So she hadn't missed him at all. He made to stand up and go.
"No, please, at least let me make a coffee for you," she begged, but the thought that he might get a nearly-perfect cappuccino from her as any other guest would was killing him, so he turned towards the door. She didn't make him stop, but she went along with him.
"I thought you liked my coffee?" she asked.
"I love your coffee," he said.
"I thought you might like the coffee more than me," she said. "Is that so?"
"There is no coffee without you," he said. "I can't drink any other woman's coffee ever again."
She laughed, because his face showed no emotion whatsoever while he said it.
"If you come with me, I'll give you a biscuit," Kagome said. He went on to open the door, but she jumped in between and closed the door of the café shut in the faces of some people who were trying to get in. "Look, I'm cutting my own profits here by not letting people in, so will you please, please…"
He looked at her, then shoved her gently aside and left the café.
The yellow eyes haunted her. She couldn't think of anything else, not even of recipes for new chocolate chip cookies with a hint of cinnamon and a pattern on top. The cappuccino was less than perfect, and because she didn't pay attention, the milk for the irish coffee curdled, the espressi were watery and she didn't use the right sort of coffee, and on top of everything, her apron was stained.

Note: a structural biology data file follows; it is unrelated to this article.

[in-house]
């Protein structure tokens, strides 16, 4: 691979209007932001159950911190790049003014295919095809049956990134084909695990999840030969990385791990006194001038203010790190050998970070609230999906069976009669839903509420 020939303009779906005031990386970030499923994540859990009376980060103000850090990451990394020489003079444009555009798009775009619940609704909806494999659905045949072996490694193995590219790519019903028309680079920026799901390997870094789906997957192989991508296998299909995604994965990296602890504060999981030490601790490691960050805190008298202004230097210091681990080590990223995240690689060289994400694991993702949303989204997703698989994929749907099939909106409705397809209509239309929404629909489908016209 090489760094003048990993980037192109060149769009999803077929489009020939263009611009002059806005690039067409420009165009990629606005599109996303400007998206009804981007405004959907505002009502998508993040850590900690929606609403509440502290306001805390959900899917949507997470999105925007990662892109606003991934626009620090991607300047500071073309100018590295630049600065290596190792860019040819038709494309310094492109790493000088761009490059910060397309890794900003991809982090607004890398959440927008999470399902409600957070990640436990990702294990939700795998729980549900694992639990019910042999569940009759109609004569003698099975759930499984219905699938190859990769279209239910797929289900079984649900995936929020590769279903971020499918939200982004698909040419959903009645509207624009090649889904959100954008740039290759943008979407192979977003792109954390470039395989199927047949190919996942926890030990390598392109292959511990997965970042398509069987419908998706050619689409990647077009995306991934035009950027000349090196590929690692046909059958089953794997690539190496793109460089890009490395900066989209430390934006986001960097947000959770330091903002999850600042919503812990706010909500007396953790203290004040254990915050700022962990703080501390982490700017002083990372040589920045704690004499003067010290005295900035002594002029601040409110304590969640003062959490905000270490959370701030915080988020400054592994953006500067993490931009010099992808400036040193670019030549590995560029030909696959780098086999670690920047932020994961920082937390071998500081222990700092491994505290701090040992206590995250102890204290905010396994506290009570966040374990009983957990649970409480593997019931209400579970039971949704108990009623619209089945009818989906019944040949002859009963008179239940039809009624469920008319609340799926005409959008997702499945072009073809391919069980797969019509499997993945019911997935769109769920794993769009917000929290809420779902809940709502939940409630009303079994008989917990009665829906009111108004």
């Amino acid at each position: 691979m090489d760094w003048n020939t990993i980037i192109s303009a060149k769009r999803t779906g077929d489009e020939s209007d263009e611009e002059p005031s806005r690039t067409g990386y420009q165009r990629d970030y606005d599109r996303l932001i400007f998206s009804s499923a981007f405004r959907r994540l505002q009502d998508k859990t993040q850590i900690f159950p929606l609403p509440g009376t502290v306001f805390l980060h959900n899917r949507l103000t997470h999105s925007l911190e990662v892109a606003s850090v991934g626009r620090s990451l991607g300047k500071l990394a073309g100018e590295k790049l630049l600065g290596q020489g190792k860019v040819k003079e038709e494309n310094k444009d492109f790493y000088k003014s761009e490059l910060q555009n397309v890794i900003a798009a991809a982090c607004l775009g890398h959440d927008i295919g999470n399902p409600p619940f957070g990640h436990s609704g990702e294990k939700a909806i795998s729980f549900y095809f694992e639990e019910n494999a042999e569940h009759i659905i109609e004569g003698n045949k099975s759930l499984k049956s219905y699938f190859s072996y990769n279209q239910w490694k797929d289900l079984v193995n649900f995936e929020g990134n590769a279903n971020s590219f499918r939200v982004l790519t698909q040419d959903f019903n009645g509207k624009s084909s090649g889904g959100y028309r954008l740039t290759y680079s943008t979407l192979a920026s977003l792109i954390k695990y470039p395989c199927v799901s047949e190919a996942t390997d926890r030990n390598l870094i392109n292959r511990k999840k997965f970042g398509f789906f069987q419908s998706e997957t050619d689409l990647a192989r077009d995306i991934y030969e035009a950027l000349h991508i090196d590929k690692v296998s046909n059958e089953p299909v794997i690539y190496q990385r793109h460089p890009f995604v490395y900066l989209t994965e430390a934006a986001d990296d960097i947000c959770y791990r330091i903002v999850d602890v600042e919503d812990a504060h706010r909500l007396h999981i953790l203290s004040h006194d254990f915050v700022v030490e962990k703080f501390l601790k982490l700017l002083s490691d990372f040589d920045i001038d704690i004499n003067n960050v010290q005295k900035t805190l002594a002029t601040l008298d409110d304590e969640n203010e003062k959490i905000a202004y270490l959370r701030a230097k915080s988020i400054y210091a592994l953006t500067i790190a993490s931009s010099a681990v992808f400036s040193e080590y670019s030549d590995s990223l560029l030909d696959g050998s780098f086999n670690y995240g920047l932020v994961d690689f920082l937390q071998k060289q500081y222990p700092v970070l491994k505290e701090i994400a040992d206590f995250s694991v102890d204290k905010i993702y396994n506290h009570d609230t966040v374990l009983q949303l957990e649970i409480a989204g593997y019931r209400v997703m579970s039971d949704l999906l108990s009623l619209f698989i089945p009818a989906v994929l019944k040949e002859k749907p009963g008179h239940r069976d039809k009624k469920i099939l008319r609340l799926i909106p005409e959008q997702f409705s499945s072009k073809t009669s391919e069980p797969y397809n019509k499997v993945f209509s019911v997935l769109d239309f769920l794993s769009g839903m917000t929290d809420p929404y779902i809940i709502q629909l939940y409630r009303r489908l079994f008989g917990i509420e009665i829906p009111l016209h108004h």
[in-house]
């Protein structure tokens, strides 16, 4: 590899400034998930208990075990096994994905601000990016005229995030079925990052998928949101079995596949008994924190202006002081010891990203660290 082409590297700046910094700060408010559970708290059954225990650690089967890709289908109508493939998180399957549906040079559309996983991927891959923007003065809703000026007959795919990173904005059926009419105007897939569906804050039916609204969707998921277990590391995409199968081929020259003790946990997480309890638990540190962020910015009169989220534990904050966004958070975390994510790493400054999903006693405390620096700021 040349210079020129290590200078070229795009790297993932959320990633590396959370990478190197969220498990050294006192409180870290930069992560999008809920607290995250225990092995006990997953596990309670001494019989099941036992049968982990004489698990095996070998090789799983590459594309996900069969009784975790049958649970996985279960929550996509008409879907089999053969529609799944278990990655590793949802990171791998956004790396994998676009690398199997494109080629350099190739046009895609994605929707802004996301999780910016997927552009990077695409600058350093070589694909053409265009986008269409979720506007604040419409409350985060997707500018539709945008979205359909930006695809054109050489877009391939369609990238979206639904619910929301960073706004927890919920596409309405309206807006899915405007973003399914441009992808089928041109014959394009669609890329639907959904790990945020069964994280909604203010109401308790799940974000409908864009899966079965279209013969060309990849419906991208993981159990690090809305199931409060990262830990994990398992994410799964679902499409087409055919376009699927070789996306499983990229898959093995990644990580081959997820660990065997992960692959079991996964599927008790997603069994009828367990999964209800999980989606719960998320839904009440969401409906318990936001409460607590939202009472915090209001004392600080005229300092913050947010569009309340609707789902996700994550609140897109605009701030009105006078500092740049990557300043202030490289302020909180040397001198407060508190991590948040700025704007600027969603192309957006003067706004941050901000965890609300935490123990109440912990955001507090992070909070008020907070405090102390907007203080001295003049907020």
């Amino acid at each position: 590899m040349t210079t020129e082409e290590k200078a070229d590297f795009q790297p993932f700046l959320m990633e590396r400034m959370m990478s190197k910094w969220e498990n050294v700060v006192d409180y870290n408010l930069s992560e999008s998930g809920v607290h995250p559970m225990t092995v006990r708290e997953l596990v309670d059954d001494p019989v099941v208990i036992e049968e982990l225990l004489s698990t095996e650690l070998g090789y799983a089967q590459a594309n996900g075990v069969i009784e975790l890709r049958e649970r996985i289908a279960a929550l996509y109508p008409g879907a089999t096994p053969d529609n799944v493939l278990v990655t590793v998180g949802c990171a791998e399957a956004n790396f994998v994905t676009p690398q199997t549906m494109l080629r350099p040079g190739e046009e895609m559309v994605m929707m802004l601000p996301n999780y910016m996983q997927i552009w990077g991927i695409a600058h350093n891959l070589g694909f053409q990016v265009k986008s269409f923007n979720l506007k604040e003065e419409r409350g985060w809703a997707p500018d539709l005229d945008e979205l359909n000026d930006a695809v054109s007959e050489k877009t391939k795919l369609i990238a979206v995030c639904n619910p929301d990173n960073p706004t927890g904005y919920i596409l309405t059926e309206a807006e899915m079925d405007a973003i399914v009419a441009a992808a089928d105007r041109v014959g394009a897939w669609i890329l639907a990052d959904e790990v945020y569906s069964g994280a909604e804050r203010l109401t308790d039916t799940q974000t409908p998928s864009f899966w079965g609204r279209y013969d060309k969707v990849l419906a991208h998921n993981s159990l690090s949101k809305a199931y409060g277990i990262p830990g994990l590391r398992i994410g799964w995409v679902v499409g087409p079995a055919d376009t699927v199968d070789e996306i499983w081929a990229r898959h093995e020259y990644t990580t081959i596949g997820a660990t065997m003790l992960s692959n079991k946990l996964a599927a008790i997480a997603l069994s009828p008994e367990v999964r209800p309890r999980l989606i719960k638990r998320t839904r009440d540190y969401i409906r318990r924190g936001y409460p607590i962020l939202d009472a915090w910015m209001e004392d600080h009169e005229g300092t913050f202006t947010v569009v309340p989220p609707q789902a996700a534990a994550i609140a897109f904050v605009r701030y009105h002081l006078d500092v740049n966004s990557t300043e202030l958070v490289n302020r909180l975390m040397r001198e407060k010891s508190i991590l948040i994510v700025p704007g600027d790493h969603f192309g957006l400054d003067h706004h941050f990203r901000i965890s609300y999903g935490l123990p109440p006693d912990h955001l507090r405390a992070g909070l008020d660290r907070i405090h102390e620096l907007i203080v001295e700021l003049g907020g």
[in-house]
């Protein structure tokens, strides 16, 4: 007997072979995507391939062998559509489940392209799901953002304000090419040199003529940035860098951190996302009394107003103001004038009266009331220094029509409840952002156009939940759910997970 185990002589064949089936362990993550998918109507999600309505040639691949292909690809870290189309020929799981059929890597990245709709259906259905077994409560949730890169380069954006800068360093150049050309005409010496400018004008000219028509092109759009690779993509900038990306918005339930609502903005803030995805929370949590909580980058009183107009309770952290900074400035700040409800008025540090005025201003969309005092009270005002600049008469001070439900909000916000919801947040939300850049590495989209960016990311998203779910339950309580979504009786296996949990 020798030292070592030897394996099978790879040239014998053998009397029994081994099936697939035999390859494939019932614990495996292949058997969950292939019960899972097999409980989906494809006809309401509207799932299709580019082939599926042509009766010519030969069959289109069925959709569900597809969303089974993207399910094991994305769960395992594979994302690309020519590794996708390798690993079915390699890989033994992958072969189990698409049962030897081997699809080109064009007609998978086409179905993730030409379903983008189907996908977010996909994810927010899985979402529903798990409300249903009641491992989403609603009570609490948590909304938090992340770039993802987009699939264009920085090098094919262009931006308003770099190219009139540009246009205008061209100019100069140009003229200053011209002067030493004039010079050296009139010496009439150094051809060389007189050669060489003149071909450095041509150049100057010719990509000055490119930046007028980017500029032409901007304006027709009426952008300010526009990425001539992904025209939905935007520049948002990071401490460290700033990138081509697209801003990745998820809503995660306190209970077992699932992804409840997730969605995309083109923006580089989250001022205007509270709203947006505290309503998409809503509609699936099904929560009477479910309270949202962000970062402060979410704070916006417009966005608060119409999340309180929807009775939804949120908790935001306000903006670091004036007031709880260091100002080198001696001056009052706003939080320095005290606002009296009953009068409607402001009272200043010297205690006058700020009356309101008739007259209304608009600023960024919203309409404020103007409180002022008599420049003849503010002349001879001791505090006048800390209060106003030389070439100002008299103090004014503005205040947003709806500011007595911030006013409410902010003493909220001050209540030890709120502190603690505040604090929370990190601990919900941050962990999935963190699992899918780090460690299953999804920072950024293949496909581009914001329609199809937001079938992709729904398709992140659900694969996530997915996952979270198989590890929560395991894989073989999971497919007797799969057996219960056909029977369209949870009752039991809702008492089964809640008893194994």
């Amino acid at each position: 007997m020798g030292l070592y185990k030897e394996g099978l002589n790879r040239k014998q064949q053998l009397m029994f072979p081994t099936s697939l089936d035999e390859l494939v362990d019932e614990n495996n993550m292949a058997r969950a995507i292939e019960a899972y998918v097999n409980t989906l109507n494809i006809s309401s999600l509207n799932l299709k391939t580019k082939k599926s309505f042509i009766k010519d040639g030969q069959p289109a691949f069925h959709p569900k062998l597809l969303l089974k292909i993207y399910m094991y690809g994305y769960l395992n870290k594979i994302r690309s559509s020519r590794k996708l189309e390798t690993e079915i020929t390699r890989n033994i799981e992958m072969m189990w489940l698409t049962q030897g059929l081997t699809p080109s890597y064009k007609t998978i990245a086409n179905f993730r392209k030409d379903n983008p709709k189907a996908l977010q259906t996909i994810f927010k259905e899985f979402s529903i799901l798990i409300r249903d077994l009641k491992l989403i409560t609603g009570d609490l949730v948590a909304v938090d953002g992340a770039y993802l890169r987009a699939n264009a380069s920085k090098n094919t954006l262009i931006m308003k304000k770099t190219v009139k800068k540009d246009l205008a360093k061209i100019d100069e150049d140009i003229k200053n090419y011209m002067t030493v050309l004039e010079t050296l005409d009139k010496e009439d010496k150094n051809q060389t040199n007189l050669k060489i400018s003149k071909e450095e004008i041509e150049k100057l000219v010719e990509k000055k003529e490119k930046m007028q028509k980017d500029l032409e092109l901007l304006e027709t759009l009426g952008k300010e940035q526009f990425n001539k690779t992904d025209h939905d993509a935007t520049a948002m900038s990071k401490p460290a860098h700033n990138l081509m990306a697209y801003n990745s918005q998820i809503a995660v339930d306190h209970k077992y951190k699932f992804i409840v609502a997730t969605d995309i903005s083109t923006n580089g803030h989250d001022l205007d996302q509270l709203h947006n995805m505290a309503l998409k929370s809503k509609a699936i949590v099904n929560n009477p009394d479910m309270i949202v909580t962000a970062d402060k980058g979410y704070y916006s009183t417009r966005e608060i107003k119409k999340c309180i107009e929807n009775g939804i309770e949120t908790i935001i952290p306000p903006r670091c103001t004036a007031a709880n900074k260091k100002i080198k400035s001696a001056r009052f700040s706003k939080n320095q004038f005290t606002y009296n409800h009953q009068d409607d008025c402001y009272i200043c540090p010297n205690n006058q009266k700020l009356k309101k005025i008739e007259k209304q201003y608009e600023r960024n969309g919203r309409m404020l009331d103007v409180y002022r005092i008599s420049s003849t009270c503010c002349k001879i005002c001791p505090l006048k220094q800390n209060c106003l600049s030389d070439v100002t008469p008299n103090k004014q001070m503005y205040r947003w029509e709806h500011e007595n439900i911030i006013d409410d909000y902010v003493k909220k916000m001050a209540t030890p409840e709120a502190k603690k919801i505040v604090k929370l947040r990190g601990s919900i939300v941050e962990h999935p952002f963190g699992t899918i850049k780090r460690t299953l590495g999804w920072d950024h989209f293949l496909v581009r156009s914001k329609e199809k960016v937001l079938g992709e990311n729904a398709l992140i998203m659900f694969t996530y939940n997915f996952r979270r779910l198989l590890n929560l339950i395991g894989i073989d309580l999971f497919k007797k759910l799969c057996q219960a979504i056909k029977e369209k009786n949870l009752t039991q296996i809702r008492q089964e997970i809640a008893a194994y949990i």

So she packed her utensils, went over and made espresso.
Sango didn't even look up, just mumbled something about 'lunatics' and turned the volume of her radio up a bit.
Kagome carefully put the tiny red cup down on his table and watched as his eyes widened in surprise for a tiny moment. Then he took the cup.
"I'm a busy woman, you see," she said. "I can't go around mooning for you. We'll have to achieve some kind of agreement on how we spend our time."
He drank the coffee.
"May I ask for your hand in marriage, Ms Higurashi?" he asked, looking her in the eye.
"Not yet," she said. "We're still young." She leaned over his table. "But we might try this relationship thing. And then, maybe in ten years or so, we might really decide to get married. What do you think?"
"I didn't want you to think my intentions weren't honourable," he said. "This coffee thing will have to stop, though. You think I love you only because I'm the biggest coffee addict on earth, and that is simply not true."
"You're not the biggest coffee addict on earth?" she asked.
"Yes, I am. You will have to find other ways to keep me animated and away from the caffeine."
"I'm sure I'll think of something," she said suggestively and closed her hand around his. "I'm really good at cooking."
"Are you planning to get me fat, Ms Higurashi?"
"Kagome," she said. "You'll have to get exercise if you don't want that, won't you?"
And they lived happily ever after.